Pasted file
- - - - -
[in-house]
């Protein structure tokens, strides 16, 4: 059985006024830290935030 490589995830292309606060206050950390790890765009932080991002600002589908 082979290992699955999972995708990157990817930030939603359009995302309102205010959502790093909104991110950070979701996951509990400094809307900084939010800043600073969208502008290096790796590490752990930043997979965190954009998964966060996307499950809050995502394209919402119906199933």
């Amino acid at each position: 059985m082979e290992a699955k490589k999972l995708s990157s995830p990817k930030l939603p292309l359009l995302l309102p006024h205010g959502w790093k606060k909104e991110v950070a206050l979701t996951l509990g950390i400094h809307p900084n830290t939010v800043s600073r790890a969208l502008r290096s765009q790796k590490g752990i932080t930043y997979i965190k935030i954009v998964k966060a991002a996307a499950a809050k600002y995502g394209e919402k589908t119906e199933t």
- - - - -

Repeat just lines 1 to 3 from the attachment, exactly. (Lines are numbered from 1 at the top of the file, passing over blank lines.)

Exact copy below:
[in-house]
């Protein structure tokens, strides 16, 4: 059985006024830290935030 490589995830292309606060206050950390790890765009932080991002600002589908 082979290992699955999972995708990157990817930030939603359009995302309102205010959502790093909104991110950070979701996951509990400094809307900084939010800043600073969208502008290096790796590490752990930043997979965190954009998964966060996307499950809050995502394209919402119906199933």
């Amino acid at each position: 059985m082979e290992a699955k490589k999972l995708s990157s995830p990817k930030l939603p292309l359009l995302l309102p006024h205010g959502w790093k606060k909104e991110v950070a206050l979701t996951l509990g950390i400094h809307p900084n830290t939010v800043s600073r790890a969208l502008r290096s765009q790796k590490g752990i932080t930043y997979i965190k935030i954009v998964k966060a991002a996307a499950a809050k600002y995502g394209e919402k589908t119906e199933t």